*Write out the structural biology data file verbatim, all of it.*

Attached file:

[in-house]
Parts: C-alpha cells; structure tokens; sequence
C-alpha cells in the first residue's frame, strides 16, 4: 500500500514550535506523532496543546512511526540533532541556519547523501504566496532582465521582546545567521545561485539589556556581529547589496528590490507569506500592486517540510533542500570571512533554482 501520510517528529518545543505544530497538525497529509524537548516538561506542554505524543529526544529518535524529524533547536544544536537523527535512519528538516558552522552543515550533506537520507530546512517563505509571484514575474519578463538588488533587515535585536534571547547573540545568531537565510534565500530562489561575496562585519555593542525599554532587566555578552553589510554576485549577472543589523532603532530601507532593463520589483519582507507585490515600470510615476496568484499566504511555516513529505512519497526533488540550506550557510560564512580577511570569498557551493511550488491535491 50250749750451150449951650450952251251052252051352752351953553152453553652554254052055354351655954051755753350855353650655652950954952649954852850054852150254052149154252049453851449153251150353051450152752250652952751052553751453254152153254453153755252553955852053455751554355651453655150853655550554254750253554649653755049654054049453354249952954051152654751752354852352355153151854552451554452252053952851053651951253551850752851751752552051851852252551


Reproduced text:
[in-house]
Parts: C-alpha cells; structure tokens; sequence
C-alpha cells in the first residue's frame, strides 16, 4: 500500500514550535506523532496543546512511526540533532541556519547523501504566496532582465521582546545567521545561485539589556556581529547589496528590490507569506500592486517540510533542500570571512533554482 501520510517528529518545543505544530497538525497529509524537548516538561506542554505524543529526544529518535524529524533547536544544536537523527535512519528538516558552522552543515550533506537520507530546512517563505509571484514575474519578463538588488533587515535585536534571547547573540545568531537565510534565500530562489561575496562585519555593542525599554532587566555578552553589510554576485549577472543589523532603532530601507532593463520589483519582507507585490515600470510615476496568484499566504511555516513529505512519497526533488540550506550557510560564512580577511570569498557551493511550488491535491 50250749750451150449951650450952251251052252051352752351953553152453553652554254052055354351655954051755753350855353650655652950954952649954852850054852150254052149154252049453851449153251150353051450152752250652952751052553751453254152153254453153755252553955852053455751554355651453655150853655550554254750253554649653755049654054049453354249952954051152654751752354852352355153151854552451554452252053952851053651951253551850752851751752552051851852252551